Besides providing support via WBC, the company is also very active through the Knowledge Hub with Simonelli Academy and now Coffee Knowledge Hub, a platform for educational opportunities such as Cup of Excellence, Coffee Sensorium, and ZHAW University. In our opinion, it is essential to focus on the younger generation, who can find difficulties in starting their careers.

It was just announced that Simonelli is the Official Grinder Sponsor for the WBC for 2022–2024. In this new role, how does the company hope to continue to support professional baristas?

We’re so glad to have the opportunity to continue supporting the WBC in the following years. After 13 years as the official machine of the WBC, we realized that it was time to give this extraordinary opportunity to other players in the industry. Becoming the grinder sponsor with our Mythos allows us to continue supporting the community and invest also in other activities such as education, research, and sustainability. We are doing this to give us more resources to bring to the table and fully commit to the coffee community.

A lifelong runner, Maurizio recently rediscovered a passion for cycling. While he loves to take his family to the countryside on weekends for family rides, he also ventures farther, like to the Alps bordering Italy.

Personally: What do you enjoy doing in your spare time—activities, sports, hobbies?

In my spare time, I like to read, run, and walk. I enjoy spending time with friends. When I have a little extra time, I enjoy mountain activities such as skiing and climbing, allowing me to connect with nature. Recently, I rediscovered my forgotten passion for cycling, so my family and I sometimes organize trips to the countryside on the weekend. These activities are a good occasion for me to contact friends, enjoy good food, and relax.

You are deeply involved in research and have written extensively. Can you please detail some of this work for me?

My passion for research and my constant curiosity to know more are habits, especially after my degree. I also continue to teach marketing at the university partly, and even if it is not my main job, it absorbs a lot of my spare time. It is challenging, but it is a way to stay stimulated and focused and continuously be updated.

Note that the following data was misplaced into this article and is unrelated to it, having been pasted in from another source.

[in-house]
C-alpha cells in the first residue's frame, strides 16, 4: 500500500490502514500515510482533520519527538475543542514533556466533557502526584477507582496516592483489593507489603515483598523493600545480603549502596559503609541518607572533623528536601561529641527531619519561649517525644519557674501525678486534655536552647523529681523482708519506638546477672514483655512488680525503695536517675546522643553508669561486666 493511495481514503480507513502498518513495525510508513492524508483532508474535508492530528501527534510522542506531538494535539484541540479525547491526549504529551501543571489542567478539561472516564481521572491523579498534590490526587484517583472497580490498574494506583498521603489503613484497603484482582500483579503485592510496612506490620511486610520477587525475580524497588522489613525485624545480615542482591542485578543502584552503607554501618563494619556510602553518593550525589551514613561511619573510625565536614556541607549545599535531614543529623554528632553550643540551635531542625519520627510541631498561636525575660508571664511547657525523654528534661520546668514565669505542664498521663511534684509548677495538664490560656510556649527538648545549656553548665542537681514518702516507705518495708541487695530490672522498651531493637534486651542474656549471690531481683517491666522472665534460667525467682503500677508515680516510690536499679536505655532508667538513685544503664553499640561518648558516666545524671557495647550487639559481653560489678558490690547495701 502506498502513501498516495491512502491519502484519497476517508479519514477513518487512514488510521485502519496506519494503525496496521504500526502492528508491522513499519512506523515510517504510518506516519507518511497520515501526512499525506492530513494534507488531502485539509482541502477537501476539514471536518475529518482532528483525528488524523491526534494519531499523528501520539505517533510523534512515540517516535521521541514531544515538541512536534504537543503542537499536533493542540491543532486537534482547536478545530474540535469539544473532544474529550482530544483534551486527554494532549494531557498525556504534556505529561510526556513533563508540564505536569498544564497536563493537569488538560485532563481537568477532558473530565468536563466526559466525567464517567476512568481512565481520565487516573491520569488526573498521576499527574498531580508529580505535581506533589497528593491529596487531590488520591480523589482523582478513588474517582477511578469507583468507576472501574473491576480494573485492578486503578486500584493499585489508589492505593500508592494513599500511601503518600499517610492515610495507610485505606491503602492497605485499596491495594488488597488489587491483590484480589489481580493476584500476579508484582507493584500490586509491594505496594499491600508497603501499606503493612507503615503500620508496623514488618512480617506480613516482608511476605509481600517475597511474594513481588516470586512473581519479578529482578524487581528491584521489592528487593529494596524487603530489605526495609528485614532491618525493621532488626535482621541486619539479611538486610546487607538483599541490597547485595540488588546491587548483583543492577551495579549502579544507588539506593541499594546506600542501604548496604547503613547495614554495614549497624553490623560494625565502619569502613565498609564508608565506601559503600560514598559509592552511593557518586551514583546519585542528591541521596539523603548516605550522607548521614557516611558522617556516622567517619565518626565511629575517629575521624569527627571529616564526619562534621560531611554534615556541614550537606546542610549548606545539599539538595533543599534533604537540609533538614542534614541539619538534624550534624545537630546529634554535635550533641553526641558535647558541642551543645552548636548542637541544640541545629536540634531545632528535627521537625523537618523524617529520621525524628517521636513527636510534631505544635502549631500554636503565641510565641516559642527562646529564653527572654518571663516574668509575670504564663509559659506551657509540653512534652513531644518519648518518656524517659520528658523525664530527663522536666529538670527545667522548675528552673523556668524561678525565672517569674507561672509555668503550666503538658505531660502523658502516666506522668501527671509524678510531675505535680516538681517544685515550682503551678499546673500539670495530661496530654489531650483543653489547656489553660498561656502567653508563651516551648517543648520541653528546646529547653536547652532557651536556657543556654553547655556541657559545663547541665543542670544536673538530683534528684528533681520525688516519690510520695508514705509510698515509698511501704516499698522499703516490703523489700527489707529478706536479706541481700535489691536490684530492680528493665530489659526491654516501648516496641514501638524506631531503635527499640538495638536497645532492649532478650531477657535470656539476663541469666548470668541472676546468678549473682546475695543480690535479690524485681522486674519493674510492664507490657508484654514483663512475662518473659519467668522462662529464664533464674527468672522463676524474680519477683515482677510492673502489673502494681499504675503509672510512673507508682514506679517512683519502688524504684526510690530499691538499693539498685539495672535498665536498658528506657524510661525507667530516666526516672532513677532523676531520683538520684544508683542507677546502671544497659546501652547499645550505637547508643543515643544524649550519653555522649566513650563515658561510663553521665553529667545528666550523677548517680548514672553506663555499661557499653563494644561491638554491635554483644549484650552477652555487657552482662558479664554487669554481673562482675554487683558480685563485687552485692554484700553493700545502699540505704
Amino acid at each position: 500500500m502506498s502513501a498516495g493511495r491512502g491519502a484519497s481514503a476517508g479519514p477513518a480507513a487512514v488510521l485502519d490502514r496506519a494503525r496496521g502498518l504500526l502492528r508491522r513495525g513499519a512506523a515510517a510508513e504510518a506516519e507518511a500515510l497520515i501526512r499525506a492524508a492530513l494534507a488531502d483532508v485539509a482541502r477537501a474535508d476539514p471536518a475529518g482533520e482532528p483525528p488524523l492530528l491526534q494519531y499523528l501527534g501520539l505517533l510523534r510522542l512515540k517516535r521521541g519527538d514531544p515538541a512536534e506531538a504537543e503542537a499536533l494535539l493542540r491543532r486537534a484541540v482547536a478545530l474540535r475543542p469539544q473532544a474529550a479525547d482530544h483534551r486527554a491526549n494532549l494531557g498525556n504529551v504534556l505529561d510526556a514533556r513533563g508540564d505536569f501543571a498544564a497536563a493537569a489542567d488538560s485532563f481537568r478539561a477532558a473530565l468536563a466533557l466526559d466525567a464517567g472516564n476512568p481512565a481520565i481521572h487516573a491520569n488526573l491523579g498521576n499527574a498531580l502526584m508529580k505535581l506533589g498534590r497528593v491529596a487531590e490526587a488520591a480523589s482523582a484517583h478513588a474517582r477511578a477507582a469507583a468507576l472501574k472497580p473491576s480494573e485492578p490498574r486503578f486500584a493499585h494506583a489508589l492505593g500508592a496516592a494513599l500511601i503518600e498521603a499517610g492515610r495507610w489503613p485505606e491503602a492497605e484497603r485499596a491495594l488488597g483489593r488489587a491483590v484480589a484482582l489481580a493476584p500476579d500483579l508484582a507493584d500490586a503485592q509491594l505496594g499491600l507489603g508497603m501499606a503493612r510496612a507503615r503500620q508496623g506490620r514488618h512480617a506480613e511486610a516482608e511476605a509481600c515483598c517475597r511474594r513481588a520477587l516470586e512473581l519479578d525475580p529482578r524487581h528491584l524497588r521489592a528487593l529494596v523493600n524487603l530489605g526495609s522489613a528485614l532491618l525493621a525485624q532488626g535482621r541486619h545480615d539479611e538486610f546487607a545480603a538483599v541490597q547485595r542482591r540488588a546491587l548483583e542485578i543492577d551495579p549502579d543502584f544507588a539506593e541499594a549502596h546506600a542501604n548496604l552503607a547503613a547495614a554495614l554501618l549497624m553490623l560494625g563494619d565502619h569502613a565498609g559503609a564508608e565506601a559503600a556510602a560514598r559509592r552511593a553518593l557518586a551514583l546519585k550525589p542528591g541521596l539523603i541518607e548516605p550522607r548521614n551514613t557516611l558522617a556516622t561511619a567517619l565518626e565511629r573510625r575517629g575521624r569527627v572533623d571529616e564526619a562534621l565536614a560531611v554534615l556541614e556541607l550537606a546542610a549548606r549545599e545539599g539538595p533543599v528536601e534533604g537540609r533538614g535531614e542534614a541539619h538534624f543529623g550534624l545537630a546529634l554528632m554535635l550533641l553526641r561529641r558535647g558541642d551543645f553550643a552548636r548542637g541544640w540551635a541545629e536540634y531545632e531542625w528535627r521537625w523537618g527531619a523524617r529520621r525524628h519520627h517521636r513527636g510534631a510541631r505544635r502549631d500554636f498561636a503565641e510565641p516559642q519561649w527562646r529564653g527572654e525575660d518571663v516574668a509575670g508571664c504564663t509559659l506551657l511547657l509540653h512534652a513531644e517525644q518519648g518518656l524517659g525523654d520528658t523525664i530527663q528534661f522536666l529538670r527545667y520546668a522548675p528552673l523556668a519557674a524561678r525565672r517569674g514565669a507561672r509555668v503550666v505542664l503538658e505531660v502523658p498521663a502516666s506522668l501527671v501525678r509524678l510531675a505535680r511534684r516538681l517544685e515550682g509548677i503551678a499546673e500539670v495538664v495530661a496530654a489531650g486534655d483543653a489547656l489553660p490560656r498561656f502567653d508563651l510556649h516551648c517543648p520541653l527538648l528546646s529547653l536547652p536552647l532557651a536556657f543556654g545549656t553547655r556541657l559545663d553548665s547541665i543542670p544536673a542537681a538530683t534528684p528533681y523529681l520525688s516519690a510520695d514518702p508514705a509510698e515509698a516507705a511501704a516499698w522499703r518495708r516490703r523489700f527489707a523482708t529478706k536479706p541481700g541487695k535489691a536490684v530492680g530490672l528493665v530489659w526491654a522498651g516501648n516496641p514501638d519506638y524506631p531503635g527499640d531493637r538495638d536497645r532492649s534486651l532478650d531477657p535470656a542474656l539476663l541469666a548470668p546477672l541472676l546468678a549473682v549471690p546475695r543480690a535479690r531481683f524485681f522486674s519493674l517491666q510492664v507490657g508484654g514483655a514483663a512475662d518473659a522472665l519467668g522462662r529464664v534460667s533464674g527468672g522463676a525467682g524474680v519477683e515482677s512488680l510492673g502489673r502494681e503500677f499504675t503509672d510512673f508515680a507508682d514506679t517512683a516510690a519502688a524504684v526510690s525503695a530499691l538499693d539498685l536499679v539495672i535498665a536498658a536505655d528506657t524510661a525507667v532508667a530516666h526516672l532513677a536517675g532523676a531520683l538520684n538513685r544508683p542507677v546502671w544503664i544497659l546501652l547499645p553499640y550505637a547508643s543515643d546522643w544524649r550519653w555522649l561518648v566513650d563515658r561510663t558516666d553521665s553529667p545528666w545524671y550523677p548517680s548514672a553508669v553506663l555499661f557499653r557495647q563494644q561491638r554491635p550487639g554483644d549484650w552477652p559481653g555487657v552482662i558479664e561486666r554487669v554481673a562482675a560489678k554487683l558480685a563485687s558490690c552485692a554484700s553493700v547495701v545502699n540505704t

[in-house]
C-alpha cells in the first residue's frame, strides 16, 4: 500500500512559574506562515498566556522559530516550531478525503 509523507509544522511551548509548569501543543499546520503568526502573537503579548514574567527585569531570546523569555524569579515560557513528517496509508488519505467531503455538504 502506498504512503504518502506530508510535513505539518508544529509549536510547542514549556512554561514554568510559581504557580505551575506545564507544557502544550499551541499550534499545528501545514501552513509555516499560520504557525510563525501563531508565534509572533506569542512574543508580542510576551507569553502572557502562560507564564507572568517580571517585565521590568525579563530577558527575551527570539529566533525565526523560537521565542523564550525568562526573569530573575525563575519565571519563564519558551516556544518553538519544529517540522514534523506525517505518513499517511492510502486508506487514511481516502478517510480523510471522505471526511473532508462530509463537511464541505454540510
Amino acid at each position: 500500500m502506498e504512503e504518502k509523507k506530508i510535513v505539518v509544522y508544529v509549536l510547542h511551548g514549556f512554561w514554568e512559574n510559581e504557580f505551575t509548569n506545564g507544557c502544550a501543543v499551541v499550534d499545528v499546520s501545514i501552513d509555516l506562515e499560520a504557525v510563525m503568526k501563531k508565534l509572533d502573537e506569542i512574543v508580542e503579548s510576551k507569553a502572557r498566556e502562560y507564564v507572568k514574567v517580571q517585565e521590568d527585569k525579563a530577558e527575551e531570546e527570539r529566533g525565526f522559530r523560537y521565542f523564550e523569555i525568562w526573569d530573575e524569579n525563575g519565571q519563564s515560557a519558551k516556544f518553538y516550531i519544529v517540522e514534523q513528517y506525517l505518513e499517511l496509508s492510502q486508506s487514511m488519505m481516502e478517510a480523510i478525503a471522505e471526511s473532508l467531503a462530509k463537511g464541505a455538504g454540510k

I never stop analyzing and exploring because a strong analysis must back up every decision made. After three years of research, I published a book in 2014 written in Italian together with Professor Pascucci. The Return of the Italian Espresso Coffee’s Competitiveness is a deep analysis of the evolution of the world of coffee and the condition of Italian companies. This book was very much appreciated in the community and involved me speaking during several events. All this work allowed me to deepen my knowledge about the coffee industry over time, thus understanding the actual evolution throughout the years. From this perspective, it is fascinating to look at the events re-shaping the industry. To quote the last two articles, one regards the recent acquisitions phenomenon of some Italian coffee roasters from foreign companies. The previous one was a prospect analysis about the future of the coffee business, which I did for the Coffee Knowledge Hub, which was later relaunched by Comunicaffè. It became one of the top 10 articles of the year 2021.

About Sarah 932 Articles
Sarah Allen (she/her) is co-founder and editor of Barista Magazine, the international trade magazine for coffee professionals. A passionate advocate for baristas, quality, and the coffee community, Sarah has traveled widely to research stories, interact with readers, and present on a variety of topics affecting specialty coffee. She also loves animals, swimming, ice cream, and living in Portland, Oregon.